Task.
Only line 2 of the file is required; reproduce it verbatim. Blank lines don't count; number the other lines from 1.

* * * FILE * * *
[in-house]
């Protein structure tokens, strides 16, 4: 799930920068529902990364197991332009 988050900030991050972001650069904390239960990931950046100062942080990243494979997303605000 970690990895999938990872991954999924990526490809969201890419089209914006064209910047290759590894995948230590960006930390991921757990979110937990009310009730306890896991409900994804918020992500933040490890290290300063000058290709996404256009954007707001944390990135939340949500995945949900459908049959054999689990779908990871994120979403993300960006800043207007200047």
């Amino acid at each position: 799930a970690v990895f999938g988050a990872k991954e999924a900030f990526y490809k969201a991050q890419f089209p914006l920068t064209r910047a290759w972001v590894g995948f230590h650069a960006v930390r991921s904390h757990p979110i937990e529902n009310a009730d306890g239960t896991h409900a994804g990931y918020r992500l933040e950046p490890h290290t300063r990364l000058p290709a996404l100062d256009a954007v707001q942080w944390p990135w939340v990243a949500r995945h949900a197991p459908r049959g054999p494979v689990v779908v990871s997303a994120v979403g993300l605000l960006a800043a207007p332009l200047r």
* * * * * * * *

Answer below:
């Protein structure tokens, strides 16, 4: 799930920068529902990364197991332009 988050900030991050972001650069904390239960990931950046100062942080990243494979997303605000 970690990895999938990872991954999924990526490809969201890419089209914006064209910047290759590894995948230590960006930390991921757990979110937990009310009730306890896991409900994804918020992500933040490890290290300063000058290709996404256009954007707001944390990135939340949500995945949900459908049959054999689990779908990871994120979403993300960006800043207007200047």